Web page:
Celibacy bears witness to a world beyond the physical

Father John A. Kiley

There is a strong possibility that the appointment of “elders” by Saints Paul and Barnabas in the early church communities established throughout the Mediterranean world was the foundation for the discipline of celibacy that has enriched the Catholic Church down through the centuries.

“They appointed elders for them in each church and, with prayer and fasting, commended them to the Lord in whom they had put their faith.” The Greek word for elder, presbyter, evolved into the German word, priester, into the French word, prete, and into the English word, priest. But it is the original connotation of “elder” as older person or even senior citizen that is of concern now.

In the ancient world, an elder, in both secular and sacred circles, was a person of proven stature, a person who had raised a family, succeeded in business and was able to enjoy the fruit of his labors. An elder would naturally have a mature wife, grown children, and respectable resources to provide for himself and his family. To be an elder implied a certain amount of freedom. A younger man would be concerned about securing a trade, establishing a reputation as a good worker, providing for his family, forming a reputable household. An elder as an established community figure would not have to worry about these concerns; he would be free to dedicate his life to the community of the church. Legitimate family cares would already have been settled and the service of the wider community would be feasible. The man who had proven himself a good “pater familias” to his own family was now free to assume the role of “pater familias” to the local church family. This ability to be free from other commitments in order to award total dedication to his spiritual children, his believing brothers and sisters in the church, set a policy, a discipline, an ideal, that would evolve into the celibate life that Pius XII called the jewel in the sacerdotal crown.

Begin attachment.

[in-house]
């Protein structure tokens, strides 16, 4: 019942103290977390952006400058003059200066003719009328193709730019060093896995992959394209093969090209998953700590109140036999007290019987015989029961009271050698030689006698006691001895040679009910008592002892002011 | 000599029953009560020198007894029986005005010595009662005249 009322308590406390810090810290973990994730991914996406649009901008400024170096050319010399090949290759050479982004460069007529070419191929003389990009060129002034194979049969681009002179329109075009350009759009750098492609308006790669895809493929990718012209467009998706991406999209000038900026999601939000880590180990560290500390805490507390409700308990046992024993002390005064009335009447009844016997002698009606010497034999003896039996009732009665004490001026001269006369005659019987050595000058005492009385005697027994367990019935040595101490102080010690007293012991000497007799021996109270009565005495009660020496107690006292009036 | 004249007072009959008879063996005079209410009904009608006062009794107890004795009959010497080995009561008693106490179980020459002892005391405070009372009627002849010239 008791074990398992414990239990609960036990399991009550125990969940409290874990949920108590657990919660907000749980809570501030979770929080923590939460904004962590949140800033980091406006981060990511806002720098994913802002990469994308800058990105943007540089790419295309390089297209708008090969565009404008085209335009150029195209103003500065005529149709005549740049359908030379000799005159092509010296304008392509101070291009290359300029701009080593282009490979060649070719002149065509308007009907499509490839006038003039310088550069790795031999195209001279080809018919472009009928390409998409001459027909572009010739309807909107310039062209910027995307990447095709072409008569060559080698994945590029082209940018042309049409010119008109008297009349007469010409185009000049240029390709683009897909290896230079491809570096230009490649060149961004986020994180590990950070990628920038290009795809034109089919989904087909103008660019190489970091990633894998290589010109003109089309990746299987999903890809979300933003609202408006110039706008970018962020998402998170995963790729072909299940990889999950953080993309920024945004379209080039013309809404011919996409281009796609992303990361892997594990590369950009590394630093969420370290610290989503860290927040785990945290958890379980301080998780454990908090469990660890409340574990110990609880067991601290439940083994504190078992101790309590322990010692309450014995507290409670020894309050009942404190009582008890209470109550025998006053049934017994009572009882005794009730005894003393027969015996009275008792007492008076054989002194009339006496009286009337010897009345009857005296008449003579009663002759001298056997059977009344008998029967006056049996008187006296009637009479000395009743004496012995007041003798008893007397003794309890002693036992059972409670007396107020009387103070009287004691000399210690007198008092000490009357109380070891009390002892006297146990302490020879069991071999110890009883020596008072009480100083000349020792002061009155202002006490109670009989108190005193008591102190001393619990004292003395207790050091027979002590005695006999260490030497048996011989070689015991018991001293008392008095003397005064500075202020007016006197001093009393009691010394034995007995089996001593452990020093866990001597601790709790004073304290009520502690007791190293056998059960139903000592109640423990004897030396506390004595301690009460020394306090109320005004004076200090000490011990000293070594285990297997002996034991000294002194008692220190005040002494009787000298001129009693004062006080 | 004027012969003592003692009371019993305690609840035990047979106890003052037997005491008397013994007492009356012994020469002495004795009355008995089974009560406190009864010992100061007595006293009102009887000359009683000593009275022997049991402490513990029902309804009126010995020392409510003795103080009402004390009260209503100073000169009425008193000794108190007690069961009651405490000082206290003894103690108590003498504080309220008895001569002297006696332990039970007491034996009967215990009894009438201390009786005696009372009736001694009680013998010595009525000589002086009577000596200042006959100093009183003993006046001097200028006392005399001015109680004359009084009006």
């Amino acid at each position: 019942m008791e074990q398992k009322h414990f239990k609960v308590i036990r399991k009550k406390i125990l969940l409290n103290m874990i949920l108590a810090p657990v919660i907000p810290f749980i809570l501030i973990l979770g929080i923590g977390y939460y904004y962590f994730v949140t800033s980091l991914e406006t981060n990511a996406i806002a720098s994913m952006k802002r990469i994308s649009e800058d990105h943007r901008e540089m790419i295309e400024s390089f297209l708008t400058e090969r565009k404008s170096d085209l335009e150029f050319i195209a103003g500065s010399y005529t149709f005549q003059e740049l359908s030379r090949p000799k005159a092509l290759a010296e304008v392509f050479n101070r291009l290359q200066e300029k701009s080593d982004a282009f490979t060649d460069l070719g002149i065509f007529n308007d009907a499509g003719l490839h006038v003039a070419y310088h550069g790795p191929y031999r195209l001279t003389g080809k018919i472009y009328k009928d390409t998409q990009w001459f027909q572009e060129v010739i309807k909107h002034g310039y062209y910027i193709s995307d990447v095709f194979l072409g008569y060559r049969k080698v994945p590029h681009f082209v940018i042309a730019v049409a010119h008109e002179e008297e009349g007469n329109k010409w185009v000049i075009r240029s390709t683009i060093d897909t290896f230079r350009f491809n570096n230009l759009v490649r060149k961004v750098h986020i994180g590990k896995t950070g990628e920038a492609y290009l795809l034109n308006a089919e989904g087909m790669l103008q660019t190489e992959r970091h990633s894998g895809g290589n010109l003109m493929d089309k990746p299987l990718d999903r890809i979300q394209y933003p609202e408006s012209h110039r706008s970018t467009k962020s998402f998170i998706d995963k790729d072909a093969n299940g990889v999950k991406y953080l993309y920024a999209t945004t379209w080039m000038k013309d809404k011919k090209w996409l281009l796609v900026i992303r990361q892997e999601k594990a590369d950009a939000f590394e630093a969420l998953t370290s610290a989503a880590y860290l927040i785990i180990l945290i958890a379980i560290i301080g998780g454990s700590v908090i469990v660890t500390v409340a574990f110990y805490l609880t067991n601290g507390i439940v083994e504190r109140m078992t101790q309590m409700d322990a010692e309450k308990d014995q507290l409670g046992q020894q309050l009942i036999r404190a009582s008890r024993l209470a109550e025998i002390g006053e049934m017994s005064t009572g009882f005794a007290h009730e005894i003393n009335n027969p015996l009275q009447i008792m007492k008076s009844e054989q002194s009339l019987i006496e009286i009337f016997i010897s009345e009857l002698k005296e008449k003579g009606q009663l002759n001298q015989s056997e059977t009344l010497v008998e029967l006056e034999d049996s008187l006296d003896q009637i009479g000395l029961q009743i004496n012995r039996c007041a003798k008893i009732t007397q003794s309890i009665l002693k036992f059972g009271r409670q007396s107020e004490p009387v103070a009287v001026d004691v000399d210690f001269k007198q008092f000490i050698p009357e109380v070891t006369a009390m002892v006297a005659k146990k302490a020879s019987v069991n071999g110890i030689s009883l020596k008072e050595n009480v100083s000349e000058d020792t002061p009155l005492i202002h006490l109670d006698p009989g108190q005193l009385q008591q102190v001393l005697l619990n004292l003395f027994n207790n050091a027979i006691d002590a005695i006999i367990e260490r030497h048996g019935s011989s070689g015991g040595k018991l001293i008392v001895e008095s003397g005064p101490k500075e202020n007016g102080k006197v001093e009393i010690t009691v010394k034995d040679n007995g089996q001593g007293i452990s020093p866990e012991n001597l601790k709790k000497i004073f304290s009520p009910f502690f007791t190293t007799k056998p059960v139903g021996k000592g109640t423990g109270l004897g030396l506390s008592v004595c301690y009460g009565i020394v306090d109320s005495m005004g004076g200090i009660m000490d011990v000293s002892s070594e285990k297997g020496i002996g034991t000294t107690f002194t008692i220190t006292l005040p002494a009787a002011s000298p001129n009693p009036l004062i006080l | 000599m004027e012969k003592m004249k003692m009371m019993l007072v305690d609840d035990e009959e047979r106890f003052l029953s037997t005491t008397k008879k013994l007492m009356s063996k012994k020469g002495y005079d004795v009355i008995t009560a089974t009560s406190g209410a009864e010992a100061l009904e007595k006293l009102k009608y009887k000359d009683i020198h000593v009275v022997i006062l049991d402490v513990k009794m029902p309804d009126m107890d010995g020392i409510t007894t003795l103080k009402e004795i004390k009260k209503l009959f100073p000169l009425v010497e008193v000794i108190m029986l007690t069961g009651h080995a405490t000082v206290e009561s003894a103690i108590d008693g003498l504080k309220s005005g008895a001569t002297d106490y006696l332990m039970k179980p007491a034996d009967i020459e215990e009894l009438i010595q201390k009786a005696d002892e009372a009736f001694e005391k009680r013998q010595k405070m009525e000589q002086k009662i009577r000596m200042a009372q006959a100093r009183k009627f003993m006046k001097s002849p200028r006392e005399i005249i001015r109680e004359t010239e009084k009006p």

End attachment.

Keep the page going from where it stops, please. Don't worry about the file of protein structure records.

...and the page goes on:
When St. Paul enumerates the requirements for a bishop he demands that such a candidate “be married but once.”

This underlines the argument presented above. An elder who was recently re-married, initiating a new spousal relationship, starting on a second family, taking on new responsibilities, would not be able to demonstrate the same total dedication to church life that a man in a mature relationship would be. An elder should be able to dedicate himself fulltime toward spiritual generation and not be distracted, no matter how legitimately, with generating a new family of his own. Hence, St. Paul demands a bishop be married just once.

Christ certainly esteemed the married life, restoring it to its original status as a lifetime of familial love established in Eden. Christ’s church would understand the Savior’s reverence for marriage and would see it evolve into the sacrament of matrimony so sadly misunderstood, threatened, and abused today. St. Paul for his part would see the sacrificial love of Christ for the church reflected in the nuptial love of husband and wife. So the celibate Catholic priesthood does not generate from any disregard for marriage. Rather, the roots of celibacy are solidly ecclesial as suggested above – the freedom to dedicate oneself entirely to the church community – but its roots are also Christological and eschatological.

It must not be overlooked that Christ himself was celibate. Jesus knew that his was mission of spiritual generation. He came to introduce the believing world to his Father, God. He came to deepen man’s appreciation of the supernatural. He came to affirm the reality of the heavenly, the eternal, the otherworldly. He chose to focus as well on the poor, the down-trodden, and the alienated rather than on the attractive, the appealing, and the alluring. Certainly Christ did this by his preaching but he also conveyed these transcendent values by the example of his celibate life. Christ sacrificed the comforts of this world in order to bear witness to the consolations of the next world.

Celibacy was then and is now counter-cultural. The ancient Jews were very family oriented. The unmarried man was a curiosity. Jesus chose this state to bear witness to a world beyond his neighborhood. Modern man is very carnal-minded. The celibate man is again a curiosity. The celibate priest bears witness once again to a world beyond the physical. Single-minded Christ-like dedication and hope-filled Christ-like otherworldliness are at the heart of celibacy.